Dear Her Majesty’s Treasury,
I was informed by the secretariat of the Independent Commission on Banking that at the end of its lifetime its material would move move to HM Treasury and then be subject to the Freedom of Information Act.
Could you please tell me whether that has now happened? If so I have some questions:
Richard A Werner, Professor of banking at the University of Southampton submitted evidence to the Commission in response to the Issues paper. I am mystified that, although this evidence was published by the commission, it was not referred to in either the Interim or Final Reports. Could you therefore tell me:
a. Is there any evidence that the secretariat called the attention of members of the commission to this evidence?
b. Did any draft version of either the interim report or the final report make any reference to Werner's evidence?
c. Were any written criteria set as to what evidence should have been selected for consideration, and if so, can I please see a copy?
D Smith (Mr)
Dear Mr Smith,
Thank you for your Freedom of Information request. I write to confirm receipt of your request and to let you know that it is receiving attention. If you have any enquiries regarding your request do not hesitate to contact us.
Jhenene Simpson | Correspondence & Enquiry Unit, HM Treasury, 2/W1, 1 Horse Guards Road, London, SW1A 2HQ |
Please consider the environment before printing this email.
Dear Her Majesty’s Treasury,
Please pass this on to the person who conducts Freedom of Information reviews.
I am writing to request an internal review of Her Majesty’s Treasury's handling of my FOI request 'The Independent Commission on Banking - the evidence of Richard A Werner'.
Thank you for the information you have provided in good faith, but I believe it is based on a misunderstanding.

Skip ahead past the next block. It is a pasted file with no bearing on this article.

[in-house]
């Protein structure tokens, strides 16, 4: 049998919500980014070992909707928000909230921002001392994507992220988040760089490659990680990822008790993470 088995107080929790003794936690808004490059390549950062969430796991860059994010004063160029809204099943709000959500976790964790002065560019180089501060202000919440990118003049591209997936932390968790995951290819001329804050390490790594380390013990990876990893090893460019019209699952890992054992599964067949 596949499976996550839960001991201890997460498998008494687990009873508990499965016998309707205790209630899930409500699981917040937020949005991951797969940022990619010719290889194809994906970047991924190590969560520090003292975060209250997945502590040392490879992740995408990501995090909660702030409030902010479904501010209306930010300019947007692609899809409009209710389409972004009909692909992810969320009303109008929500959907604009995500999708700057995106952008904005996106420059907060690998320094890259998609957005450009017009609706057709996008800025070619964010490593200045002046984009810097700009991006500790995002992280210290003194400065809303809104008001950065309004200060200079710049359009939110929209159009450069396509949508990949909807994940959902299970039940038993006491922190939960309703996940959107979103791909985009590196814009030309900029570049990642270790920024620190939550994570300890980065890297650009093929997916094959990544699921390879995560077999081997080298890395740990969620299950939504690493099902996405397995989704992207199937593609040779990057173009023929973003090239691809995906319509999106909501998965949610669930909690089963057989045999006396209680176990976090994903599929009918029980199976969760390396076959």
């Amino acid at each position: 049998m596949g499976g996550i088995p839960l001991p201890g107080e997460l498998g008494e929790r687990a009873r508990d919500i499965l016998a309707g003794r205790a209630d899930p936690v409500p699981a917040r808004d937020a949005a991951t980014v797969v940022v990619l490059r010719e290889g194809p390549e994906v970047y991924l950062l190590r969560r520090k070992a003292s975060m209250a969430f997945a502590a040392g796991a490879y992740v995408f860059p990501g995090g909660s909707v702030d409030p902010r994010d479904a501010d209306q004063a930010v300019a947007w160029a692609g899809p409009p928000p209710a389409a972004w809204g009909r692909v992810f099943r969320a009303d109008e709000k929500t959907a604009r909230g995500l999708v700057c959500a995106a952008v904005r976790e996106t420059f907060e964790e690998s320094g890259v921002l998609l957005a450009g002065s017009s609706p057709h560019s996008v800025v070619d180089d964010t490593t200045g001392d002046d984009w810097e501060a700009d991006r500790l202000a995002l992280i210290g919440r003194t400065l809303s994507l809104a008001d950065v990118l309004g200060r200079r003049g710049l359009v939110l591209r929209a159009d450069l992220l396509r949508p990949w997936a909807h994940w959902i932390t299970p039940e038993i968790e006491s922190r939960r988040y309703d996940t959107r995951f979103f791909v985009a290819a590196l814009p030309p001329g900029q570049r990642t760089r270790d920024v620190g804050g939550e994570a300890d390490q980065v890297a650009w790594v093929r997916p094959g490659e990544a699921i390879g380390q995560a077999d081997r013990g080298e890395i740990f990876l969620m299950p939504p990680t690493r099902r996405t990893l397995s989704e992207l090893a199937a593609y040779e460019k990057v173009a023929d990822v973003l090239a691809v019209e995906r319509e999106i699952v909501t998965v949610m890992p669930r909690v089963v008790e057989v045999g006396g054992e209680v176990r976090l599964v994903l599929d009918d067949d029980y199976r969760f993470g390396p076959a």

I am mystified by your reply. Prof. Werner summarised his individual submission as follows:
"These proposals are to
- impose direct regulation of the quantity and quality of bank credit
- change the structure of the banking sector in the UK to make it more similar to the
German banking sector.
The regulation of credit would take the form of restricting [to an appropriate level] bank credit creation for
transactions that are unsustainable – namely transactions that do not contribute to GDP, i.e.
the financial transactions. Furthermore, the government (or central bank) should control the
quantity of credit that banks are allowed to create, while closely monitoring the allocation (the
use credit is put to). The ‘guidance’ of the quantity and allocation of credit towards productive
purposes has been the single most important factor in the success of the ‘East Asian miracle’
economies Japan, China, Korea and Taiwan.
The reform of the banking sector would introduce a large, but currently virtually non-existing
element of locally-owned banks. These would take the two competing forms of local city-
owned banks and local credit unions (cooperative banks). In Germany, they account for about
70% of the banking sector, while in the UK currently for less than 1%. It is argued that this
banking structure has been the single most important structural reason for the performance
of the German economy, as well as other countries (such as Japan)."
It does not seem to me that either of these proposals come under the heading of 'narrow banking'. Rather the first proposes a new tool of macroprudential policy, and the 2nd, far from limiting the purposes of existing banks proposes the development of local banks more suited to supporting SMEs.
In the light of this, did the secretariat make any more explicit reference to Werner's submission?
A full history of my FOI request and all correspondence is available on the Internet at this address:
Mr D Smith
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